In a big victory for branded drugmakers, Canada's Supreme Court affirmed the validity of a Sanofi-Aventis patent on Plavix's active ingredient. Generics maker Apotex had challenged that patent, saying that it simply carved out one ingredient from a class that Sanofi patented years before.
But the high court said in its ruling that Sanofi had spent millions of dollars and several years developing Plavix as a "less toxic" and "better tolerated" alternative to the previously protected class of compounds. "The inventor selects only a bit of the subject matter of the original genus patent because that bit does something better than and different from what was claimed in the genus patent," Justice Marshall Rothstein wrote.
Apotex's concern about "evergreening," as the practice is called, is unjustified the court said--and here's where the decision stands to benefit other drugmakers. Rothstein said that it's important to allow "selection patents" because it encourages pharmaceutical innovation.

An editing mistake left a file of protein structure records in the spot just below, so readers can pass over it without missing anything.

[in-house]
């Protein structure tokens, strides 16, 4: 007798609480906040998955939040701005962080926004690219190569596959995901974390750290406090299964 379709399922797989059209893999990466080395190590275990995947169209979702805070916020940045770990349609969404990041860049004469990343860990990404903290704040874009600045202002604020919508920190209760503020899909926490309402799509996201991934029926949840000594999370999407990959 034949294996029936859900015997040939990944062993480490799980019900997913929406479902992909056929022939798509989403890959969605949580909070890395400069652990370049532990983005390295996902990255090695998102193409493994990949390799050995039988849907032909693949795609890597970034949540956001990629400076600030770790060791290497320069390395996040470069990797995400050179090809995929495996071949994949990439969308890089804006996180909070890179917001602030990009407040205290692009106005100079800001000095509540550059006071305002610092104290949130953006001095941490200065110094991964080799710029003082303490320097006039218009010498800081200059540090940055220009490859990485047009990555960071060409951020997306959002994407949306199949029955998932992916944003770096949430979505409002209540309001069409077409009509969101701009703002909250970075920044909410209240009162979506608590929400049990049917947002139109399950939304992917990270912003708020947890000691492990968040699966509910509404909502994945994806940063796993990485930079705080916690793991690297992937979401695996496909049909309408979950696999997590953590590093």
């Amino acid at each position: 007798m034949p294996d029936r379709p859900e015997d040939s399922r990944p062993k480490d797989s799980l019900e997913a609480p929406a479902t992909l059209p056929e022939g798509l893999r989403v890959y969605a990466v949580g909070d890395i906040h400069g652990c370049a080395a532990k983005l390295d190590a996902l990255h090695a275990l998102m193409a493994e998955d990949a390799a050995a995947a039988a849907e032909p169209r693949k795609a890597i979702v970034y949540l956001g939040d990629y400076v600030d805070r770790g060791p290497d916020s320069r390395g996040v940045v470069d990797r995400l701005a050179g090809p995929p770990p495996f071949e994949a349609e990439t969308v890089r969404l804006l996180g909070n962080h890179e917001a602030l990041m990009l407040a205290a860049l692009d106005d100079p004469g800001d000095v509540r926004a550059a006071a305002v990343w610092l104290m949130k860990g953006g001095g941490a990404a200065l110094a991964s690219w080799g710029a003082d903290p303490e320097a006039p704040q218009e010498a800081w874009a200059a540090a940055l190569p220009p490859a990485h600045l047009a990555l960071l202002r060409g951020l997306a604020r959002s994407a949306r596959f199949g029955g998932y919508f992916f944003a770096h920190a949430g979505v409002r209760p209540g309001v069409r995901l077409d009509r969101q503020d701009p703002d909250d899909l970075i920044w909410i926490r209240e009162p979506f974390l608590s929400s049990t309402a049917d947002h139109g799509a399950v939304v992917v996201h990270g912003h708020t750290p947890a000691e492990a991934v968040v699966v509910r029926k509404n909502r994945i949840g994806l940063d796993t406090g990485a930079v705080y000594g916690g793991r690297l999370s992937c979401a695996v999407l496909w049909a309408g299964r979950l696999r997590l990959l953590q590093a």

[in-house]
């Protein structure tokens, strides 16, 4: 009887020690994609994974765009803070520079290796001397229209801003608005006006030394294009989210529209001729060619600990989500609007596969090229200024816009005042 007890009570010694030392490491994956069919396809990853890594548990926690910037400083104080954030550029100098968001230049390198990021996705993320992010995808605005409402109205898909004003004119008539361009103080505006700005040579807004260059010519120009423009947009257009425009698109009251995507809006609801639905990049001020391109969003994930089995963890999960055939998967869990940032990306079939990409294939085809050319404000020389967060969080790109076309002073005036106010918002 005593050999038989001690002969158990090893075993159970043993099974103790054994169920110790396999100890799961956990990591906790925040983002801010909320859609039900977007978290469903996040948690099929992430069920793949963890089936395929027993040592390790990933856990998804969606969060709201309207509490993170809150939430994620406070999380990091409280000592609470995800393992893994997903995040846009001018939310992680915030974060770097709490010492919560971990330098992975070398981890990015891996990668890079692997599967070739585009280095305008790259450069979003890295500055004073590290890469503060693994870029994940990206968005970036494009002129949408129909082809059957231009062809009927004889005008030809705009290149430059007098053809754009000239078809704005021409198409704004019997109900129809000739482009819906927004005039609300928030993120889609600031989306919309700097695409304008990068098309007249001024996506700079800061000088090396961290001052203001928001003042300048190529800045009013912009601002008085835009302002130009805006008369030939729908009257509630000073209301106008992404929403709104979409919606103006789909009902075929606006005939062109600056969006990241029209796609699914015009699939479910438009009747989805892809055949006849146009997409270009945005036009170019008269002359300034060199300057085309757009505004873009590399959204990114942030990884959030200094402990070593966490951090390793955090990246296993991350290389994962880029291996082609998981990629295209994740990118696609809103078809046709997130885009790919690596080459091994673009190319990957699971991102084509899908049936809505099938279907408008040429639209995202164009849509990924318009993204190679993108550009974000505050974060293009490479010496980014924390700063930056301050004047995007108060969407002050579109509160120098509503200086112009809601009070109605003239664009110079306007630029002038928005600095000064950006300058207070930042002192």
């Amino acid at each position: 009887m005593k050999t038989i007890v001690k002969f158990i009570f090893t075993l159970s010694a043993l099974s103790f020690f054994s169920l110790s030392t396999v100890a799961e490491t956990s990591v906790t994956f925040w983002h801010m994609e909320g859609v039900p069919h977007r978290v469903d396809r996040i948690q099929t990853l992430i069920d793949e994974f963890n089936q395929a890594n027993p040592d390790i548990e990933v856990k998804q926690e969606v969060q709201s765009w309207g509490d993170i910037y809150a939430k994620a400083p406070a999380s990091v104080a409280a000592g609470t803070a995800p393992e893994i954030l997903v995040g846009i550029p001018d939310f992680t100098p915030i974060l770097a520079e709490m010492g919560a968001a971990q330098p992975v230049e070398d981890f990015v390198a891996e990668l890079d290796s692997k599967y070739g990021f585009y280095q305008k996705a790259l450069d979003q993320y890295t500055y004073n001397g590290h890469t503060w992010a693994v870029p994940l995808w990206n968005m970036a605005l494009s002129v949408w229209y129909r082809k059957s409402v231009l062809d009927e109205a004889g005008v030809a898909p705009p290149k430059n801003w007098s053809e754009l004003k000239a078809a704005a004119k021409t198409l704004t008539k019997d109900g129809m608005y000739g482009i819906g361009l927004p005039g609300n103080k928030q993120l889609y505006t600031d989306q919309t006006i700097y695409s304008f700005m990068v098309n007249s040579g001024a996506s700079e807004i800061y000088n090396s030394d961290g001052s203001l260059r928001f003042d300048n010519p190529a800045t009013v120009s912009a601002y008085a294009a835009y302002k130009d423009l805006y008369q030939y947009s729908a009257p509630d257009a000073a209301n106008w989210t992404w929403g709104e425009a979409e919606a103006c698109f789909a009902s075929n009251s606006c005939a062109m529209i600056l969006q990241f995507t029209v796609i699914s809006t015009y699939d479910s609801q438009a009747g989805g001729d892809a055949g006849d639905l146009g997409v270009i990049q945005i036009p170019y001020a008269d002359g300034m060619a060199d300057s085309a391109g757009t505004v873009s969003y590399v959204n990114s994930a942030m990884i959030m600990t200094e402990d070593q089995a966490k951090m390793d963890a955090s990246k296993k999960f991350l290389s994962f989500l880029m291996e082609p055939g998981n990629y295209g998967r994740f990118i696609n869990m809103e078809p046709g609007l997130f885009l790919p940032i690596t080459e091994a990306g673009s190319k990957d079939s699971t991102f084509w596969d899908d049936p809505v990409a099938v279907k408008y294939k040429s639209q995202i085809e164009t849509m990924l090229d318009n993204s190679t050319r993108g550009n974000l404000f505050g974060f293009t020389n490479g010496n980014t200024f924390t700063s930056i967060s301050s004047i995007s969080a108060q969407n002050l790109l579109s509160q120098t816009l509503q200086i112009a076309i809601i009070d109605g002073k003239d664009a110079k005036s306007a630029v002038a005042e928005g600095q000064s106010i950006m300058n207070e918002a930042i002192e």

The ruling is "absolutely crucial," Patrick Kierans, a lawyer who argued for Canada's Research-Based Pharmaceutical Companies as a legal intervenor, told the Globe and Mail. "Selection patents are desperately important in the pharmaceutical industry," Kierans said. "Society wants [scientists] to go back to the well where we already believe there are potential winners."
Of course the ruling also is a big win for Sanofi and marketing partner Bristol-Myers Squibb, which have been fighting off Apotex's copycat Plavix since 2003. As you know, the generic maker briefly introduced its version in 2006, which cut into sales for months. According to a prepared statement, the companies "are pleased that the Supreme Court of Canada dismissed Apotex's appeal, which effectively prevents Apotex from marketing" Plavix there. "We are pleased that our intellectual property rights have been maintained."